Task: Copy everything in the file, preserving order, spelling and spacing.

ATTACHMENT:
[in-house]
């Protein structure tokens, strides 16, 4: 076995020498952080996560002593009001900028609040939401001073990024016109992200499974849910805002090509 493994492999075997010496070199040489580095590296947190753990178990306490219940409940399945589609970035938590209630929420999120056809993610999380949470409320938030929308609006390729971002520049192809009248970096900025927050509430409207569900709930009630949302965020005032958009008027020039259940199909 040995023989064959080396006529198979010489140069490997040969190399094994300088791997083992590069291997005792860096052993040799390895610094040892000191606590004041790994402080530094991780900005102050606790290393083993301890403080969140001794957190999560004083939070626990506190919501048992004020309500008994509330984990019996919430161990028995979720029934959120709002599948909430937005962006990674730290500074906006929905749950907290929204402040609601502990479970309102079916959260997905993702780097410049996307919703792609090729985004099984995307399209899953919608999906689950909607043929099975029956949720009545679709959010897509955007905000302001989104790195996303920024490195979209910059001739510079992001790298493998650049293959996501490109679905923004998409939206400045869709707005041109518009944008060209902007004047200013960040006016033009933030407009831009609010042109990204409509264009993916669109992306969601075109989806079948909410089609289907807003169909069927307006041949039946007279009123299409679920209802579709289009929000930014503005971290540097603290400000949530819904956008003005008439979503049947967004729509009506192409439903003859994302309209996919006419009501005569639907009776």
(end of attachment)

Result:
[in-house]
């Protein structure tokens, strides 16, 4: 076995020498952080996560002593009001900028609040939401001073990024016109992200499974849910805002090509 493994492999075997010496070199040489580095590296947190753990178990306490219940409940399945589609970035938590209630929420999120056809993610999380949470409320938030929308609006390729971002520049192809009248970096900025927050509430409207569900709930009630949302965020005032958009008027020039259940199909 040995023989064959080396006529198979010489140069490997040969190399094994300088791997083992590069291997005792860096052993040799390895610094040892000191606590004041790994402080530094991780900005102050606790290393083993301890403080969140001794957190999560004083939070626990506190919501048992004020309500008994509330984990019996919430161990028995979720029934959120709002599948909430937005962006990674730290500074906006929905749950907290929204402040609601502990479970309102079916959260997905993702780097410049996307919703792609090729985004099984995307399209899953919608999906689950909607043929099975029956949720009545679709959010897509955007905000302001989104790195996303920024490195979209910059001739510079992001790298493998650049293959996501490109679905923004998409939206400045869709707005041109518009944008060209902007004047200013960040006016033009933030407009831009609010042109990204409509264009993916669109992306969601075109989806079948909410089609289907807003169909069927307006041949039946007279009123299409679920209802579709289009929000930014503005971290540097603290400000949530819904956008003005008439979503049947967004729509009506192409439903003859994302309209996919006419009501005569639907009776």